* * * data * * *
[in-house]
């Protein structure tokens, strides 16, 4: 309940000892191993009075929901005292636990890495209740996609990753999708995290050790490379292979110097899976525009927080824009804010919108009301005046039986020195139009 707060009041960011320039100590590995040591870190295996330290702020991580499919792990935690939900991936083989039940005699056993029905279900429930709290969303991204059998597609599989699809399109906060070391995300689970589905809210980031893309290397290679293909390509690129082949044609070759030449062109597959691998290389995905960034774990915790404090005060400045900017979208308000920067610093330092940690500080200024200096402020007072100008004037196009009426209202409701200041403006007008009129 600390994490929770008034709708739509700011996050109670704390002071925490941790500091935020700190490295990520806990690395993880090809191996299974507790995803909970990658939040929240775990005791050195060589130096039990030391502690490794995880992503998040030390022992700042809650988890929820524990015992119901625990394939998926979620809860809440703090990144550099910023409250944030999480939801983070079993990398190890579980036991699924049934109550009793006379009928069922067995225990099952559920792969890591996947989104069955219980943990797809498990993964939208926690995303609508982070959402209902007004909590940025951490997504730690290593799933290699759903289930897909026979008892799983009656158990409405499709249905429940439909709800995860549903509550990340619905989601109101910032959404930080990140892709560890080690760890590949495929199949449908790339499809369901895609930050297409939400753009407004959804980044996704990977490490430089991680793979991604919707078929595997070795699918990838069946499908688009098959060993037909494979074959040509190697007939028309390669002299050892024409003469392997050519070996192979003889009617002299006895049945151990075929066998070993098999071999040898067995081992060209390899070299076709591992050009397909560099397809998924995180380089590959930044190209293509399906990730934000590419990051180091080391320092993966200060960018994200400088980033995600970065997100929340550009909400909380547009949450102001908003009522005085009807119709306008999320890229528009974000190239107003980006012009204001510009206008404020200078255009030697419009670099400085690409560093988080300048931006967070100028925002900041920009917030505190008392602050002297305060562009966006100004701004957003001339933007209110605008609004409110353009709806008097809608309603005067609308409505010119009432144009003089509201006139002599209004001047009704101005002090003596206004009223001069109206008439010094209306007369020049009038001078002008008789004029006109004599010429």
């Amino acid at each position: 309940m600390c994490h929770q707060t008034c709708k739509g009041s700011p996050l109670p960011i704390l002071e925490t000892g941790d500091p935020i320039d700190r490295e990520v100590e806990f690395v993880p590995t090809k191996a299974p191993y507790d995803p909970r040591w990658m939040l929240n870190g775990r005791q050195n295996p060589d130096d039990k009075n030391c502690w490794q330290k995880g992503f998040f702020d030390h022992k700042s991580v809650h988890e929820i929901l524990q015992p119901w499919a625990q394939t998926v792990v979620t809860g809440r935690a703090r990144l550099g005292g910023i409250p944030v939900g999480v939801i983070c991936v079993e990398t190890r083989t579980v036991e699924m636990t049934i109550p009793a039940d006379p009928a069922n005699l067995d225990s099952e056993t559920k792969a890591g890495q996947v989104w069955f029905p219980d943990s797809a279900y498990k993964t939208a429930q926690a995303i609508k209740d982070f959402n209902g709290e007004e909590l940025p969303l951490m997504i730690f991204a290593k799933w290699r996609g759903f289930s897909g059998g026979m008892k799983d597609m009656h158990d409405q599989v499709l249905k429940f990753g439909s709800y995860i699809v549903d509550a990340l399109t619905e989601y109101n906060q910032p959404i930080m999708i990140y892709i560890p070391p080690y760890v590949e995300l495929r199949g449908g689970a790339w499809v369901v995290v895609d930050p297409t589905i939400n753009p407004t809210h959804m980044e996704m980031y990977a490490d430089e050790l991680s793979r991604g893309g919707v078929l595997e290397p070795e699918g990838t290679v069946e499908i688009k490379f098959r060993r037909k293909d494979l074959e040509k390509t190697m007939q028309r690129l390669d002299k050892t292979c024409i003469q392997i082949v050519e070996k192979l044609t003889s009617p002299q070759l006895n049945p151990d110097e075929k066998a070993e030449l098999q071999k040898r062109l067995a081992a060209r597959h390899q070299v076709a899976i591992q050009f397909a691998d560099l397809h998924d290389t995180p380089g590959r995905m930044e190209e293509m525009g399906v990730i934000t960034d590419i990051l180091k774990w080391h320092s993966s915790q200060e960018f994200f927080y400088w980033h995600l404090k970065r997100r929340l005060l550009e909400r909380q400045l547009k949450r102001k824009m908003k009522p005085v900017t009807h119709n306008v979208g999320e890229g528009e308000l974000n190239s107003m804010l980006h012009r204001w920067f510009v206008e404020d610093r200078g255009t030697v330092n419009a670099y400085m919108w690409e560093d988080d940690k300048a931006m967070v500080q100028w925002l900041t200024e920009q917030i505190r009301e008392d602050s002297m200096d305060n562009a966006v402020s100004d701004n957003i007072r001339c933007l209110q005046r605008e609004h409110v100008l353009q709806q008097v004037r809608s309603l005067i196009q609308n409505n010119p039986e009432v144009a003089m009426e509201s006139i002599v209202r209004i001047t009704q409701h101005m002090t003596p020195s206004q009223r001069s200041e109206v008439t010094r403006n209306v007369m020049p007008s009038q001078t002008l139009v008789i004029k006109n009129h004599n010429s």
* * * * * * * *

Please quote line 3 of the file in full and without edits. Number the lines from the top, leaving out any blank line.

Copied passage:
């Amino acid at each position: 309940m600390c994490h929770q707060t008034c709708k739509g009041s700011p996050l109670p960011i704390l002071e925490t000892g941790d500091p935020i320039d700190r490295e990520v100590e806990f690395v993880p590995t090809k191996a299974p191993y507790d995803p909970r040591w990658m939040l929240n870190g775990r005791q050195n295996p060589d130096d039990k009075n030391c502690w490794q330290k995880g992503f998040f702020d030390h022992k700042s991580v809650h988890e929820i929901l524990q015992p119901w499919a625990q394939t998926v792990v979620t809860g809440r935690a703090r990144l550099g005292g910023i409250p944030v939900g999480v939801i983070c991936v079993e990398t190890r083989t579980v036991e699924m636990t049934i109550p009793a039940d006379p009928a069922n005699l067995d225990s099952e056993t559920k792969a890591g890495q996947v989104w069955f029905p219980d943990s797809a279900y498990k993964t939208a429930q926690a995303i609508k209740d982070f959402n209902g709290e007004e909590l940025p969303l951490m997504i730690f991204a290593k799933w290699r996609g759903f289930s897909g059998g026979m008892k799983d597609m009656h158990d409405q599989v499709l249905k429940f990753g439909s709800y995860i699809v549903d509550a990340l399109t619905e989601y109101n906060q910032p959404i930080m999708i990140y892709i560890p070391p080690y760890v590949e995300l495929r199949g449908g689970a790339w499809v369901v995290v895609d930050p297409t589905i939400n753009p407004t809210h959804m980044e996704m980031y990977a490490d430089e050790l991680s793979r991604g893309g919707v078929l595997e290397p070795e699918g990838t290679v069946e499908i688009k490379f098959r060993r037909k293909d494979l074959e040509k390509t190697m007939q028309r690129l390669d002299k050892t292979c024409i003469q392997i082949v050519e070996k192979l044609t003889s009617p002299q070759l006895n049945p151990d110097e075929k066998a070993e030449l098999q071999k040898r062109l067995a081992a060209r597959h390899q070299v076709a899976i591992q050009f397909a691998d560099l397809h998924d290389t995180p380089g590959r995905m930044e190209e293509m525009g399906v990730i934000t960034d590419i990051l180091k774990w080391h320092s993966s915790q200060e960018f994200f927080y400088w980033h995600l404090k970065r997100r929340l005060l550009e909400r909380q400045l547009k949450r102001k824009m908003k009522p005085v900017t009807h119709n306008v979208g999320e890229g528009e308000l974000n190239s107003m804010l980006h012009r204001w920067f510009v206008e404020d610093r200078g255009t030697v330092n419009a670099y400085m919108w690409e560093d988080d940690k300048a931006m967070v500080q100028w925002l900041t200024e920009q917030i505190r009301e008392d602050s002297m200096d305060n562009a966006v402020s100004d701004n957003i007072r001339c933007l209110q005046r605008e609004h409110v100008l353009q709806q008097v004037r809608s309603l005067i196009q609308n409505n010119p039986e009432v144009a003089m009426e509201s006139i002599v209202r209004i001047t009704q409701h101005m002090t003596p020195s206004q009223r001069s200041e109206v008439t010094r403006n209306v007369m020049p007008s009038q001078t002008l139009v008789i004029k006109n009129h004599n010429s």